Google “Sunday School in Decline” and you’ll see some articles decrying the “decline.”
But according to a Barna Survey, it may not be true.
According to Barna’s survey, Sunday School attendance has increased ever so slightly across America from 1991 to 2006, and kept pace with U.S. population growth.
If these stats are right, and why not, then those who think Sunday School is in “decline” may be part of denominations and churches where it IS in decline, and assume their experience is the norm — when it is not. Take my Presbyterian denom, for example. It is aging and their typically older buildings are locked into declining or aging neighborhoods. By contrast, new churches are often planted in growing areas. Barna’s stats don’t break down “where” the 24% is, but I know it’s not in traditional smaller congregations which make up the majority of traditional denominations.
|2019 Update: Many church stats have grown “unfavorable” since 2006 as the millenials grow up and don’t come back to church with their church. What’s also changed is how many churches “do” Sunday School, if they do a “school” at all. It’s growing more common for new and larger non-denom churches to offer children’s worship in place of what looks like Sunday School. In fact, I saw this happen in two churches I attended when I was living in Florida (2012-18). We’re also seeing the increase in churches who only offer a shortened “class” experience during worship after the kids are dismissed.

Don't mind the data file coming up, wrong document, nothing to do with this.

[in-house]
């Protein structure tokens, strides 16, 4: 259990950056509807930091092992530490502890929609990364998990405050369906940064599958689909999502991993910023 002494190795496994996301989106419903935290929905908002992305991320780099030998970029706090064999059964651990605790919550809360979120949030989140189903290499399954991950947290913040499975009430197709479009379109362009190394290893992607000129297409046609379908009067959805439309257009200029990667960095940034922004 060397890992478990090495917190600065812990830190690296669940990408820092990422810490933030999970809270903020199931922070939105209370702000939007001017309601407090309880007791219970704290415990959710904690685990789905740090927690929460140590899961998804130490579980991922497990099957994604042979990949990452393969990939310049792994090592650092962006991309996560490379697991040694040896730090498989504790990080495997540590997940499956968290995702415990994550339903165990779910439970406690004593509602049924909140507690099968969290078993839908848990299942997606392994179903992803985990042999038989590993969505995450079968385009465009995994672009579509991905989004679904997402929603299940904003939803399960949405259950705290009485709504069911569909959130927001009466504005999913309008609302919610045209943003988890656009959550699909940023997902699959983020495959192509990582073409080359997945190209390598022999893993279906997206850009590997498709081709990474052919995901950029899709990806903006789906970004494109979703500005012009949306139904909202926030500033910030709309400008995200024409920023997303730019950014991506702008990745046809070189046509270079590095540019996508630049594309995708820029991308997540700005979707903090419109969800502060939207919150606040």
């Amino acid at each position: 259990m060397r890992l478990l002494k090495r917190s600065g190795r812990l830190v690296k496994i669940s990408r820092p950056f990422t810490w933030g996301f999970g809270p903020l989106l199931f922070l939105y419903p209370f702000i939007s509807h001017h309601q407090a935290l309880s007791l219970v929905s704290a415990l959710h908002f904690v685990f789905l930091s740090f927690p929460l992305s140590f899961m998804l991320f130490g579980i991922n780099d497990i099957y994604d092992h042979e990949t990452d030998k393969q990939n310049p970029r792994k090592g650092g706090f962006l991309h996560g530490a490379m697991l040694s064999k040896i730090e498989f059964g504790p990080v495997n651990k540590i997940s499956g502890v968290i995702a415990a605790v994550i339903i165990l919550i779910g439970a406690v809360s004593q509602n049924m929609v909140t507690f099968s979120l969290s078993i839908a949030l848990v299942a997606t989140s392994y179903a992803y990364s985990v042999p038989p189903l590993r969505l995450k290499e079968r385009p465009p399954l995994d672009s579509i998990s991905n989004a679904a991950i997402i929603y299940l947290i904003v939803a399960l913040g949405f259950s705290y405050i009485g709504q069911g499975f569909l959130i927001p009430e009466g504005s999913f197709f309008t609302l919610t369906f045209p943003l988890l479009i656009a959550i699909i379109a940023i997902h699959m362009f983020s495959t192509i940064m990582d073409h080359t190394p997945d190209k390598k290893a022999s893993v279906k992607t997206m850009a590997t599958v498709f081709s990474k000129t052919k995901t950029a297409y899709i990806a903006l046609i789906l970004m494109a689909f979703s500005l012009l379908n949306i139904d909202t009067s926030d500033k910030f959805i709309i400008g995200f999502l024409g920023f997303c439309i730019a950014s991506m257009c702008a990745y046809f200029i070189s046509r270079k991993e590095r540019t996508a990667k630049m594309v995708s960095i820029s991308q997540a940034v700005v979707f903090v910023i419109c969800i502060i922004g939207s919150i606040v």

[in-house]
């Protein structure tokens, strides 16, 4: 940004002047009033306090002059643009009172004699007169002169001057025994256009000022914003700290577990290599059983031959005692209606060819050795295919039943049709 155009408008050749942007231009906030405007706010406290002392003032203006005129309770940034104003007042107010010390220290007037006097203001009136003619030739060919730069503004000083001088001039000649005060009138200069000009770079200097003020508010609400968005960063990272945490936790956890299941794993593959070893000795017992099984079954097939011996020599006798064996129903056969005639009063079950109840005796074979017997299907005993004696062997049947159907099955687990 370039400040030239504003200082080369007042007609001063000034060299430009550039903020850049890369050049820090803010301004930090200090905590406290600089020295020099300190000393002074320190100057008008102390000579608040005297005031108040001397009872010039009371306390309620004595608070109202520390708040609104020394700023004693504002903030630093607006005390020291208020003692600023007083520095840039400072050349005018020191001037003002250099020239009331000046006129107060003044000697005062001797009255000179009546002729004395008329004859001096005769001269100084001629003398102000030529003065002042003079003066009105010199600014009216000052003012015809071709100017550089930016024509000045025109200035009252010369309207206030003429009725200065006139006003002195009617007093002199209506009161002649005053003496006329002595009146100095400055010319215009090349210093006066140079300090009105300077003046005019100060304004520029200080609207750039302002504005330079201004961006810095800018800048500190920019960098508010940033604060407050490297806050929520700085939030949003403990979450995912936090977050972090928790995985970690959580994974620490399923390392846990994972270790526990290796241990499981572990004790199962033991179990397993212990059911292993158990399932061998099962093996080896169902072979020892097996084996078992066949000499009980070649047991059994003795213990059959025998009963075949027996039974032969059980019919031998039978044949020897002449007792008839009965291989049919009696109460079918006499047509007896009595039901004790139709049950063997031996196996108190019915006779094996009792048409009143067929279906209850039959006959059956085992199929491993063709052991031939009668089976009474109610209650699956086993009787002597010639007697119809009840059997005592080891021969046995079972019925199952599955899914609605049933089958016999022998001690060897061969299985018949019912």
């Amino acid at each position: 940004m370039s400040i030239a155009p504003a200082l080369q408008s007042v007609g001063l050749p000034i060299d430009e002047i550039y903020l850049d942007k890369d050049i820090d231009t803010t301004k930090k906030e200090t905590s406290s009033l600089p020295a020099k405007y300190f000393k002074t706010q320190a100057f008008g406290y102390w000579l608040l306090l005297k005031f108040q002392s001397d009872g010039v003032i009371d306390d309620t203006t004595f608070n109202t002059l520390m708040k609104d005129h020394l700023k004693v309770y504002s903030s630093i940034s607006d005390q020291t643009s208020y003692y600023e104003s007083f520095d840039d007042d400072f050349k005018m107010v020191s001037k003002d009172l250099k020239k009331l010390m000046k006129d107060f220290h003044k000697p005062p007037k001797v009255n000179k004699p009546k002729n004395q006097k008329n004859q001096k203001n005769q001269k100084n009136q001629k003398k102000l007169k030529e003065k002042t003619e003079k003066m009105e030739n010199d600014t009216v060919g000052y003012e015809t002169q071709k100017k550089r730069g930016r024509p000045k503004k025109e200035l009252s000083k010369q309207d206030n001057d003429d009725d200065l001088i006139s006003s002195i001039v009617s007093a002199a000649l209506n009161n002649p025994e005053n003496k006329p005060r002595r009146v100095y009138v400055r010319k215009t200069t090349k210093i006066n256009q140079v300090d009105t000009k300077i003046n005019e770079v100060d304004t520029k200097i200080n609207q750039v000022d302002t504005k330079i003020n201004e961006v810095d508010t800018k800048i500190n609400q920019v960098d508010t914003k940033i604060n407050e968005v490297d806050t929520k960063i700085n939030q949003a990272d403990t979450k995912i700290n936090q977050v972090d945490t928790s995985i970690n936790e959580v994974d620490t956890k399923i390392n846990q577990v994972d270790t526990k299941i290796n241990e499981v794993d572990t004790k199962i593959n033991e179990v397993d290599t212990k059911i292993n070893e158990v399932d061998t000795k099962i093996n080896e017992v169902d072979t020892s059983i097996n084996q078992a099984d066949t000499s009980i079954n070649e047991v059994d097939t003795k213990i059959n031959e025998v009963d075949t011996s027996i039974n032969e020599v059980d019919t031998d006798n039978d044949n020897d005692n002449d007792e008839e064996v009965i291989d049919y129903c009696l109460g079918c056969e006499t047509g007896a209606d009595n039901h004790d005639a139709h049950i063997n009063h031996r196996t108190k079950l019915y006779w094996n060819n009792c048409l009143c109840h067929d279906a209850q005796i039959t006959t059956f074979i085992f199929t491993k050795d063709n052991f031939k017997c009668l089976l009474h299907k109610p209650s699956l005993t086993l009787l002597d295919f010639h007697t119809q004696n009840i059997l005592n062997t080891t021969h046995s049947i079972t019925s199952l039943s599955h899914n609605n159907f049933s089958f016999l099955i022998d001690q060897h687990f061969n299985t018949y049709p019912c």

At the same time, growing and larger churches are expanding their children’s fellowship ministry, and that’s where some of the Bible teaching has moved. If you are a traditional church and a small one at that, children’s attendance is unfortunately probably the least of your worries.
What’s also sad is another Barna survey result that shows pastors’ declining support for Sunday School. Regarding Sunday school prioritization, in 2005 just 1 in every 7 Senior Pastors (15%) considers Sunday school to be one of their church’s highest priorities. This represents a significant drop from previous years – 2002 was the high point, when 22% of pastors named it as a top priority in their church.
Lucky for Sunday School, the Holy Spirit can work around 78% of the dumb pastors!
You can see more discussion about these stats at Josh Hunt’s blog.